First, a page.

Precious arable land is at threat not only from countries seeking to secure their own future food security, but also through acquisition for the mining of brown coal and coal seam gas. But before such sales can trigger investigation by the Foreign Investment Review Board, they must exceed an astronomical $231 million.
In overturning the Brumby government’s shelving of all new brown coal mines, the Baillieu government is actively promoting one of the world’s most-carbon intensive and polluting forms of energy — their bilateral support for the former Labor government’s 20% emission reduction target by 2020 all but forgotten. In effect, the Baillieu government’s actions work to “lock in” climate change in Victoria. Under recent legislation, for instance, new coal-fired power stations may be built as close as one kilometre from the nearest residence, while a wind farm must be at least double that somehow, therefore, the entirely unproven deleterious effects of wind noise are now seen in Victoria as a far greater danger to public health than noxious clouds of coal smoke.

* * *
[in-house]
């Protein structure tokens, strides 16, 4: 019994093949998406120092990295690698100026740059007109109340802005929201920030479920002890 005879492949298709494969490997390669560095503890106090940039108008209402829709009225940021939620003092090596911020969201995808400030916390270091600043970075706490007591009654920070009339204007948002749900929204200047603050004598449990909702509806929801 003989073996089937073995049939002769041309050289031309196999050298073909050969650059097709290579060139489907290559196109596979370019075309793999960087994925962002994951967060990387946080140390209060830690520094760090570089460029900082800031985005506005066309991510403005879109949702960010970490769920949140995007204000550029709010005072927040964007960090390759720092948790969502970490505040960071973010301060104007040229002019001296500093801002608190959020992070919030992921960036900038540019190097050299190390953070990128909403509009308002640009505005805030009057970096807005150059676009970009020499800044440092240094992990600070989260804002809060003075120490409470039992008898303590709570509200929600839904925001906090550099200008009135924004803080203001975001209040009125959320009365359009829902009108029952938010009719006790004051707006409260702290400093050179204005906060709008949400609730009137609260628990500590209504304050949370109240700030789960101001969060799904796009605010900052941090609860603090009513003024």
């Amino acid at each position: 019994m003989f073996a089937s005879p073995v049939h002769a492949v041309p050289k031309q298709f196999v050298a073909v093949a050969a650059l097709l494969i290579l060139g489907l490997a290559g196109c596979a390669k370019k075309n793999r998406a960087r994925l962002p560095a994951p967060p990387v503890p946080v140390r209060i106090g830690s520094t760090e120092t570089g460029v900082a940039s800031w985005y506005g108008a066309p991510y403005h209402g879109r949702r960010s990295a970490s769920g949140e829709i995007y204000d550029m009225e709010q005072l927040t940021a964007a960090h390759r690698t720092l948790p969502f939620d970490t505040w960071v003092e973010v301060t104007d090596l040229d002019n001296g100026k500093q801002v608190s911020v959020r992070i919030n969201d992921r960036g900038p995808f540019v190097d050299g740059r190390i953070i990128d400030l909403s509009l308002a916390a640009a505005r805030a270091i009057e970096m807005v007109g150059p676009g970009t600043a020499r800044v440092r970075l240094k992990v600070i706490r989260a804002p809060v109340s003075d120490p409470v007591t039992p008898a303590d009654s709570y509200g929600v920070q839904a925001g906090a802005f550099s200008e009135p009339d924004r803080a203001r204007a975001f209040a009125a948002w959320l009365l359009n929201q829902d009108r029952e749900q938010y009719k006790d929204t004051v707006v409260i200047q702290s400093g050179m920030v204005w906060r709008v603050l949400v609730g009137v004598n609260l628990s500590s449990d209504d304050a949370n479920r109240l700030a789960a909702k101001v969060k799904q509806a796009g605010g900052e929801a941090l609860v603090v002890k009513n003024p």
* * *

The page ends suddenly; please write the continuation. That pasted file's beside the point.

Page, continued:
Voters may have been kept in the dark about Baillieu’s plans, but miners somehow got wind of the coming bonanza. Hundreds of brown coal mining leases have now been issued for Victoria’s prized farm land as well as those areas now regulated out of bounds to wind farms — coastal regions and areas of significant environment value.
Environment Victoria’s new website, CoalWatch, allows users to see at a glance which areas of Victoria have been leased to mining companies for the mining of brown coal — now over 40% of the state.
For instance, Exploration Lease EL 4416 — a massive 3700-square kilometre lease to Dr John White’s Ignite Energy Resources — takes in Southern Gippsland’s prime coastal and tourism region — including the entire length of the spectacular 90 Mile Beach.
White is an old friend of the Liberal Party, being the former head of prime minister John Howard’s Uranium Industry Framework and a major investor in the Bush-Howard plans for Australia to become the world’s primary repository for toxic nuclear waste.
The Mineral Resources Sustainable Development (MRSD) Act requires licensees to consult with landholders prior to exploration. Welshpool resident Dr Chris James, apart from being concerned about a lack of community consultation by the miners, says the rapidly expanding mining industry also engages in risky experimental processes.